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Is A Mortgage Secured Or Unsecured Debt?

Melissa Brock5-minute read

April 04, 2022

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In general, loans fit into either the "secured" or "unsecured" category. But what exactly is secured vs. unsecured debt? And is a mortgage secured or unsecured debt?

It's a good idea to understand the differences between these two types of debt because it can have a major impact on the loans you choose and how you fulfill your financial obligations as a borrower.

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Secured Vs. Unsecured Debt

Secured debt is backed by collateral, or assets that you have in your possession. Mortgages, home equity lines of credit, home equity loans and auto loans are four examples of secured loans. Put simply, your lender will ask you what type of collateral you'll "offer up" to back the loan. It's a great incentive to encourage you to make your payments.

Unsecured debt, on the other hand, is not backed by collateral. Examples of unsecured debt include personal loans, credit cards and student loans.

Collateral

As a borrower, collateral is an asset or property that you offer to your lender as security for a loan. A lender has a lien on this asset, which means they have the legal right to seize and sell your collateral to pay back the loan if you do not fulfill your obligations as a borrower (i.e., if you do not make your monthly payments). The lien stays in full force until you fully repay your loan.

A foreclosure stays on your credit report for 7 years from the date of your first missed mortgage payment that led to the foreclosure. Unfortunately, it can be detrimental to your credit.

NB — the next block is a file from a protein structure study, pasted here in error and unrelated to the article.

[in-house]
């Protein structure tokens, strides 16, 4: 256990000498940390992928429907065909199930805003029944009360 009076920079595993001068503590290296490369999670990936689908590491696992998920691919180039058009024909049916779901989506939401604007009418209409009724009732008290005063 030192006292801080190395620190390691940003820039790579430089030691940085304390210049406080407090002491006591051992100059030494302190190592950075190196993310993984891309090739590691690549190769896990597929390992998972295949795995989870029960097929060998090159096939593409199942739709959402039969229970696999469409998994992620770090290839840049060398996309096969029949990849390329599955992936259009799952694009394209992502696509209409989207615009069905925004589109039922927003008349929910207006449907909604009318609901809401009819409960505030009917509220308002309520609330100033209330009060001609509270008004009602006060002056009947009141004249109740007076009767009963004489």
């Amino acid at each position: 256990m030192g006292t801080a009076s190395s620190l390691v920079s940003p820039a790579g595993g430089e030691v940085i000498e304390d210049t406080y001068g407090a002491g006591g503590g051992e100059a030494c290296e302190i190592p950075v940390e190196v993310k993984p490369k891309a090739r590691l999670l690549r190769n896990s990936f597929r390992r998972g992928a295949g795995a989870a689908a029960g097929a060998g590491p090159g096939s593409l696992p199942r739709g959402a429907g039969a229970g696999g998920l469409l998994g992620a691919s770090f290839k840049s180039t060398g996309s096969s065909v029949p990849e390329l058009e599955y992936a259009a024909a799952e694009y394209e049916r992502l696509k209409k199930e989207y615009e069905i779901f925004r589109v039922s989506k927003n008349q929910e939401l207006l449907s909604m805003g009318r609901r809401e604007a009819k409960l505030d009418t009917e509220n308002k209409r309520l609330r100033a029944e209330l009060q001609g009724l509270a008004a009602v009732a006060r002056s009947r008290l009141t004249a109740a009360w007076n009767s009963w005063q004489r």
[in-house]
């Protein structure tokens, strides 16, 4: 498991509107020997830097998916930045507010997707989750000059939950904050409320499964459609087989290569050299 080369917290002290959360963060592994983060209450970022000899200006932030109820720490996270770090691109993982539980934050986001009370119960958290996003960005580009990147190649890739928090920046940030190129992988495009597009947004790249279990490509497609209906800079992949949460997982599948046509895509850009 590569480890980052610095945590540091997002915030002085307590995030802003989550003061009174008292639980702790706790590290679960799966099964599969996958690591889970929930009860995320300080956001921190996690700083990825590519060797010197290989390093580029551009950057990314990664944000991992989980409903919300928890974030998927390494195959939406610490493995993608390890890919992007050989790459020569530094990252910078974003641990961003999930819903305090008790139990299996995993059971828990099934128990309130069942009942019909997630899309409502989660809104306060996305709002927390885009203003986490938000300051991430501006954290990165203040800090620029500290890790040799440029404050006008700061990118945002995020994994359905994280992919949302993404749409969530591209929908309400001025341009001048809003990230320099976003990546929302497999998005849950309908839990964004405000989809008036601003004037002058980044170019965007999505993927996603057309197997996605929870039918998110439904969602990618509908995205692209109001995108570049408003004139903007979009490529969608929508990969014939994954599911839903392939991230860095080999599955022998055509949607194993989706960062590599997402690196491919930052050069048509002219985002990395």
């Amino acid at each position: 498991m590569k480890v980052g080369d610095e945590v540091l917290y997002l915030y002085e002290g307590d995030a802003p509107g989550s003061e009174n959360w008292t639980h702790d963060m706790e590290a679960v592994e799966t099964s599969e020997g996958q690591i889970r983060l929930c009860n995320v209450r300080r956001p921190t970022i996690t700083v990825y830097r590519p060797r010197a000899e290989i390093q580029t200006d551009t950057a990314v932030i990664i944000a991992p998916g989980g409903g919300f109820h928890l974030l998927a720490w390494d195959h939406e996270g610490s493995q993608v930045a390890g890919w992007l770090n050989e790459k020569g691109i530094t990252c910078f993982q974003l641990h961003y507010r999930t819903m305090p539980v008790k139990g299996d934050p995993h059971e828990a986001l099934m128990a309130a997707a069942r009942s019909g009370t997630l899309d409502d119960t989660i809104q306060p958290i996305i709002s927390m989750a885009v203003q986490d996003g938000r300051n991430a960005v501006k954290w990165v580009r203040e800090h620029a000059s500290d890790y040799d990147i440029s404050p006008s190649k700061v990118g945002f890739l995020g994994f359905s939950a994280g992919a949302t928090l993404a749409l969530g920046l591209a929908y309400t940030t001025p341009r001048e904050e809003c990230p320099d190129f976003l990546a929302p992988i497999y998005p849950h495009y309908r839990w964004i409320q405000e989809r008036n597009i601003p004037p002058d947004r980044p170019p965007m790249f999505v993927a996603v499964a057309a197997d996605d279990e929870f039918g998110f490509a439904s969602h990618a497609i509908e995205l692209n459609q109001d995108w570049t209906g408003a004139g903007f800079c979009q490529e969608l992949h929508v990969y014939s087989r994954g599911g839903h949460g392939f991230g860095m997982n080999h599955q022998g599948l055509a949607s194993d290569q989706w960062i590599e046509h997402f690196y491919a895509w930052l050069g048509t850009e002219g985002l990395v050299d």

Risk Level

A lender considers an unsecured loan riskier than a secured loan because they can only rely on a check of your credit score and the fact that you've agreed to repay your loan. As a result, to qualify for an unsecured loan, you often must have a higher credit score and often must accept a higher interest rate to qualify.

Your credit score is a three-digit number that proves how consistently you've paid back debt in the past and how well you currently handle debt. Credit scores range from 300 – 850. The higher your score, the more likely it is that a lender will want to work with you.

Your interest rate is the rate charged to you as a percentage of the principal, or original amount, of your loan.

Requirements

Unsecured loans typically have more stringent requirements for borrowers because of the risk to the lender. This means it's usually harder to qualify for an unsecured loan, but that also does depend on individual borrowers' qualifications. However, it's worth noting that if you're trying to rebuild your credit or have a lower credit score than you'd like, you may have an easier time getting a secured loan.

Loan Limits And Terms

Which loans – secured loans or unsecured loans – typically have higher loan limits and repayment terms?

First of all, let's discuss what "loan limits" means. The Federal Housing Finance Agency (FHFA) determines the "ceiling" for home loan limits each year. These are called the "conforming loan limits," and they are a dollar cap on what Fannie Mae and Freddie Mac will guarantee or buy. Fannie Mae and Freddie Mac purchase mortgages so lenders are free to do what they do best – lend mortgages to borrowers. The baseline conforming loan limit for 2022 is $647,200.

A secured loan will typically offer higher loan limits than an unsecured loan due to the nature of less risk and collateral offered up to the lender.